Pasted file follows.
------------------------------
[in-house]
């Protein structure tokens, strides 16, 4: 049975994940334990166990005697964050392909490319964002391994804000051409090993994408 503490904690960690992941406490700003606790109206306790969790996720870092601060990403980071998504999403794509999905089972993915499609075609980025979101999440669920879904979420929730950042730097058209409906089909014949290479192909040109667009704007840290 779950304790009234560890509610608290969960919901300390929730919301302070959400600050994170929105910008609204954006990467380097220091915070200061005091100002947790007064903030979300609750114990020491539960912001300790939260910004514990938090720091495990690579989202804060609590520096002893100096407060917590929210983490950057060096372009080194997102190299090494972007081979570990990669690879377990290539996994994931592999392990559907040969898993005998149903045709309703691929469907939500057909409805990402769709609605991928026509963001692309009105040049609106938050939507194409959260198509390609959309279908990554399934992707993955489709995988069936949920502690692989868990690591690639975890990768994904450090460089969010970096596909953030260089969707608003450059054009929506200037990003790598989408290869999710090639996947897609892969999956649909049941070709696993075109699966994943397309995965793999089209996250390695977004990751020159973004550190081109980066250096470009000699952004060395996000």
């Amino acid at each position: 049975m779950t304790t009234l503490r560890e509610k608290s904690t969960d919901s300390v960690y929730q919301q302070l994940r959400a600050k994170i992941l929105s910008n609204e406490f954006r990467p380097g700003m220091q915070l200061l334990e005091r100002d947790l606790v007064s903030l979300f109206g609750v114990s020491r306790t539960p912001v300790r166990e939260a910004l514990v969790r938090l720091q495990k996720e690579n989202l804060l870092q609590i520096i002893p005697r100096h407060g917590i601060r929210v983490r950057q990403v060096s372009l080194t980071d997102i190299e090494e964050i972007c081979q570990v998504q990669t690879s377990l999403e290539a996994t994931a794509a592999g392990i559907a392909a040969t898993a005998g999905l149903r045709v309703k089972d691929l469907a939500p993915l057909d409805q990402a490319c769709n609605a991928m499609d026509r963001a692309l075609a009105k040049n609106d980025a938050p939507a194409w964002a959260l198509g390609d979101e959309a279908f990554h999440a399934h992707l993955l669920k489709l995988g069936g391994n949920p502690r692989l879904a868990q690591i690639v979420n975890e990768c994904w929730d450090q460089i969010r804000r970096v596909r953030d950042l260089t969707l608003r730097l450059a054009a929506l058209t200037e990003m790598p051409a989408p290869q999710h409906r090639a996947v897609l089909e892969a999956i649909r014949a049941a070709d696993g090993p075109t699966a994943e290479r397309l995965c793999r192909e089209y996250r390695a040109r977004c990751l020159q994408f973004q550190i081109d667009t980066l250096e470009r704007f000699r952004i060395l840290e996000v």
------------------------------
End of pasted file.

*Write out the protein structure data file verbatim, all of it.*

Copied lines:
[in-house]
């Protein structure tokens, strides 16, 4: 049975994940334990166990005697964050392909490319964002391994804000051409090993994408 503490904690960690992941406490700003606790109206306790969790996720870092601060990403980071998504999403794509999905089972993915499609075609980025979101999440669920879904979420929730950042730097058209409906089909014949290479192909040109667009704007840290 779950304790009234560890509610608290969960919901300390929730919301302070959400600050994170929105910008609204954006990467380097220091915070200061005091100002947790007064903030979300609750114990020491539960912001300790939260910004514990938090720091495990690579989202804060609590520096002893100096407060917590929210983490950057060096372009080194997102190299090494972007081979570990990669690879377990290539996994994931592999392990559907040969898993005998149903045709309703691929469907939500057909409805990402769709609605991928026509963001692309009105040049609106938050939507194409959260198509390609959309279908990554399934992707993955489709995988069936949920502690692989868990690591690639975890990768994904450090460089969010970096596909953030260089969707608003450059054009929506200037990003790598989408290869999710090639996947897609892969999956649909049941070709696993075109699966994943397309995965793999089209996250390695977004990751020159973004550190081109980066250096470009000699952004060395996000």
């Amino acid at each position: 049975m779950t304790t009234l503490r560890e509610k608290s904690t969960d919901s300390v960690y929730q919301q302070l994940r959400a600050k994170i992941l929105s910008n609204e406490f954006r990467p380097g700003m220091q915070l200061l334990e005091r100002d947790l606790v007064s903030l979300f109206g609750v114990s020491r306790t539960p912001v300790r166990e939260a910004l514990v969790r938090l720091q495990k996720e690579n989202l804060l870092q609590i520096i002893p005697r100096h407060g917590i601060r929210v983490r950057q990403v060096s372009l080194t980071d997102i190299e090494e964050i972007c081979q570990v998504q990669t690879s377990l999403e290539a996994t994931a794509a592999g392990i559907a392909a040969t898993a005998g999905l149903r045709v309703k089972d691929l469907a939500p993915l057909d409805q990402a490319c769709n609605a991928m499609d026509r963001a692309l075609a009105k040049n609106d980025a938050p939507a194409w964002a959260l198509g390609d979101e959309a279908f990554h999440a399934h992707l993955l669920k489709l995988g069936g391994n949920p502690r692989l879904a868990q690591i690639v979420n975890e990768c994904w929730d450090q460089i969010r804000r970096v596909r953030d950042l260089t969707l608003r730097l450059a054009a929506l058209t200037e990003m790598p051409a989408p290869q999710h409906r090639a996947v897609l089909e892969a999956i649909r014949a049941a070709d696993g090993p075109t699966a994943e290479r397309l995965c793999r192909e089209y996250r390695a040109r977004c990751l020159q994408f973004q550190i081109d667009t980066l250096e470009r704007f000699r952004i060395l840290e996000v």